Renal function, congestive heart failure, and amino-terminal pro-brain natriuretic peptide measurement: Results from the ProBNP investigation of dyspnea in the emergency department (PRIDE) study

Saif Anwaruddin, Donald M Lloyd-Jones, Aaron Baggish, Annabel Chen, Daniel Krauser, Roderick Tung, Claudia Chae, James L. Januzzi*

*Corresponding author for this work

Research output: Contribution to journalArticle

300 Scopus citations

Abstract

OBJECTIVES: We sought to examine the interaction between renal function and amino-terminal pro-brain natriuretic peptide (NT-proBNP) levels. BACKGROUND: The effects of renal insufficiency on NT-proBNP among patients with and without acute congestive heart failure (CHF) are controversial. We examined the effects of kidney disease on NT-proBNP-based CHF diagnosis and prognosis. METHODS: A total of 599 dyspneic patients with glomerular filtration rates (GFRs) as low as 14.8 ml/min were analyzed. We used multivariate logistic regression to examine covariates associated with NT-proBNP results and linear regression analysis to analyze associations between NT-proBNP and GFR. Receiver-operating characteristic analysis determined the sensitivity and specificity of NT-proBNP for CHF diagnosis. We also assessed 60-day mortality rates as a function of NT-proBNP concentration. RESULTS: Glomerular filtration rates ranged from 15 ml/min/1.73 m2 to 252 ml/min/1.73m2. Renal insufficiency was associated with risk factors for CHF, and patients with renal insufficiency were more likely to have CHF (all p < 0.003). Worse renal function was accompanied by cardiac structural and functional abnormalities on echocardiography. We found that NT-proBNP and GFR were inversely and independently related (p < 0.001) and that NT-proBNP values of > 450 pg/ml for patients ages <50 years and >900 pg/ml for patients ≥50 years had a sensitivity of 85% and a specificity of 88% for diagnosing acute CHF among subjects with GFR ≥60 ml/min/1.73 m2. Using a cut point of 1,200 pg/ml for subjects with GFR <60 ml/min/1.73 m2, we found sensitivity and specificity to be 89% and 72%, respectively. We found that NT-proBNP was the strongest overall independent risk factor for 60-day mortality (hazard ratio 1.57; 95% confidence interval 1.2 to 2.0; p = 0.0004) and remained so even in those with GFR <60 ml/min/1.73 m2 (hazard ratio 1.61; 95% confidence interval 1.14 to 2.26; p = 0.006). CONCLUSIONS: The use of NT-proBNP testing is valuable for the evaluation of the dyspneic patient with suspected CHF, irrespective of renal function.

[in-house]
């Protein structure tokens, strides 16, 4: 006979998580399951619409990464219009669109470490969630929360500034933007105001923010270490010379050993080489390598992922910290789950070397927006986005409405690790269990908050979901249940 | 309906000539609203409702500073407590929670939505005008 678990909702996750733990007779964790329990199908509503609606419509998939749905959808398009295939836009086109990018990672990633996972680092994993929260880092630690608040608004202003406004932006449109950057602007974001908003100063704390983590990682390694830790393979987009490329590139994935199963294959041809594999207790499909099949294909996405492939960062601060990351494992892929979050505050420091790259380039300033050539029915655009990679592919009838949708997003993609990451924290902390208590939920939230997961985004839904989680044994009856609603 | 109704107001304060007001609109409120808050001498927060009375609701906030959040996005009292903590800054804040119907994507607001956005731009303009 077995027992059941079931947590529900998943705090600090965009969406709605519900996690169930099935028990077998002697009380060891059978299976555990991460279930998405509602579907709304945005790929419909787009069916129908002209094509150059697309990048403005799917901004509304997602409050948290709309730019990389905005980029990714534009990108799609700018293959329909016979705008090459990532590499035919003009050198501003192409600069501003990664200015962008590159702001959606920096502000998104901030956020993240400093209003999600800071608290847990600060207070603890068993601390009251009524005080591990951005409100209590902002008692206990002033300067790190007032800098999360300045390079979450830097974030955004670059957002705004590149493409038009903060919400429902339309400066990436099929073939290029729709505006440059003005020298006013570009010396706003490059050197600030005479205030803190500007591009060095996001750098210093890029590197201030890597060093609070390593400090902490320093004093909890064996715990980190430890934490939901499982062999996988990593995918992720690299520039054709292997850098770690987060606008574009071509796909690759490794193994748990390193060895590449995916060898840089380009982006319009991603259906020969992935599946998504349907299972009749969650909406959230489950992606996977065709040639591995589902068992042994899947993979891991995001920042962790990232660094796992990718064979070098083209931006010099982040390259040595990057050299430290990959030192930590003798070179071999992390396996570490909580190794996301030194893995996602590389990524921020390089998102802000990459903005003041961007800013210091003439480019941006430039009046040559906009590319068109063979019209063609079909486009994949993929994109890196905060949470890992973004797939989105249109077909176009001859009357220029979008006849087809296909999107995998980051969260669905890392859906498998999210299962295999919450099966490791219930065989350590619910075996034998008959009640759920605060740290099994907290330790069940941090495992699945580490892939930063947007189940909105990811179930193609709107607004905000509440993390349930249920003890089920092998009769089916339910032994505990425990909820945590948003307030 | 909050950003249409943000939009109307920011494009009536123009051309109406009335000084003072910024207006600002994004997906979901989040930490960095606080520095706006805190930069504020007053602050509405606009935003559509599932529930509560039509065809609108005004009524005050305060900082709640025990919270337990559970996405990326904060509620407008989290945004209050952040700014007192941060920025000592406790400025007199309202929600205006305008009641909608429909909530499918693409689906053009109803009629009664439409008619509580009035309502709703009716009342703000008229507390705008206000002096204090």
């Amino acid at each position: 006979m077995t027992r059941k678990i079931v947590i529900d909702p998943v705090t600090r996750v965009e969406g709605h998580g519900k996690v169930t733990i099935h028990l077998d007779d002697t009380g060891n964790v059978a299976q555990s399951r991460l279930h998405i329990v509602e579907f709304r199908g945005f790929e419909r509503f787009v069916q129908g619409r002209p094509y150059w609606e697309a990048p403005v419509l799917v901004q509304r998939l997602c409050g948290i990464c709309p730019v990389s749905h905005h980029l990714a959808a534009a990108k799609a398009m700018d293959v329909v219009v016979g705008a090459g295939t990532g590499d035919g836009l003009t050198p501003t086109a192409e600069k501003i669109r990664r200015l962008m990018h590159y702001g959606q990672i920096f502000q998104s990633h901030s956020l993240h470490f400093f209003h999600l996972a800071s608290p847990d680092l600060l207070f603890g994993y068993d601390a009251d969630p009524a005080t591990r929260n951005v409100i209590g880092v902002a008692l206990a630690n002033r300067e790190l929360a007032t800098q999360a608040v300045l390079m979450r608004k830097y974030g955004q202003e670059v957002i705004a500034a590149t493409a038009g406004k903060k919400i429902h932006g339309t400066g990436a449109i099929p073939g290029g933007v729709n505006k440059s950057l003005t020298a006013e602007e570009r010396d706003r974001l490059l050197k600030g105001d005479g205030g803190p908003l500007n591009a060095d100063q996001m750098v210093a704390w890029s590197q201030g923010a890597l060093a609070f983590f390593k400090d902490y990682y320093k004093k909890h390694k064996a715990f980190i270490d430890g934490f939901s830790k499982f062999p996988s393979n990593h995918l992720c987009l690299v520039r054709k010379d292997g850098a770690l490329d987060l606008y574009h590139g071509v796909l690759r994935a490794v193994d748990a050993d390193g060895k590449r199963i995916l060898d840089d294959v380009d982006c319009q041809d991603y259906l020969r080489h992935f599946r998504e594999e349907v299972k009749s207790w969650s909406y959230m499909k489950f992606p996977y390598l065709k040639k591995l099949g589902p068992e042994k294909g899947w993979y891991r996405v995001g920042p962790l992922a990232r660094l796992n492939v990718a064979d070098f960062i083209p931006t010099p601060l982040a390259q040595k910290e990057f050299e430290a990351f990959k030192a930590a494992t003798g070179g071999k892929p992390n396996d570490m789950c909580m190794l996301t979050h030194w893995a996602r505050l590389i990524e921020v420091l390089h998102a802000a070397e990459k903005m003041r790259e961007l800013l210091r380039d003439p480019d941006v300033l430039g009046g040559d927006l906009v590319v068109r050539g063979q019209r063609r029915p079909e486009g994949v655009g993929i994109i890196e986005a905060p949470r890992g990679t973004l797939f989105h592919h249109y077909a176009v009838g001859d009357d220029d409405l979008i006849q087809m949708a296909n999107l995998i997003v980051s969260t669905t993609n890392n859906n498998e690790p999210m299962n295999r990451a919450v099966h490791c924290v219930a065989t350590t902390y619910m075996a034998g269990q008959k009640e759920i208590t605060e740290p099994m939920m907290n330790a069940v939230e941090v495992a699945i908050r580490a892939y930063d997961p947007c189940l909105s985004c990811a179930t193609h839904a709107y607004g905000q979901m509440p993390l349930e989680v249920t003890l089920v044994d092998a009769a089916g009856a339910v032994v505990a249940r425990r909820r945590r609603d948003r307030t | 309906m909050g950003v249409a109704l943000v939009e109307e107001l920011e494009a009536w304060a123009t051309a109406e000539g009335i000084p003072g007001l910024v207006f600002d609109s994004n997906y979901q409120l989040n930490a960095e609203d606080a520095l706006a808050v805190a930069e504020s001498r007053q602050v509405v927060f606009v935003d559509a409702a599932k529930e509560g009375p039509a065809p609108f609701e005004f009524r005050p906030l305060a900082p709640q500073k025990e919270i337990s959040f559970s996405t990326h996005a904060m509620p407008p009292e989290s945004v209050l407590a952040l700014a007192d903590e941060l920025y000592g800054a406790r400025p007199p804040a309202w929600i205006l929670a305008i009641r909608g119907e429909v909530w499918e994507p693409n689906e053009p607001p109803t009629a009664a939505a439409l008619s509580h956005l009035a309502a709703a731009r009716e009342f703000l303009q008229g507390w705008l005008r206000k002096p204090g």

Original languageEnglish (US)
Pages (from-to)91-97
Number of pages7
JournalJournal of the American College of Cardiology
Volume47
Issue number1
DOIs
StatePublished - Jan 3 2006

ASJC Scopus subject areas

  • Cardiology and Cardiovascular Medicine

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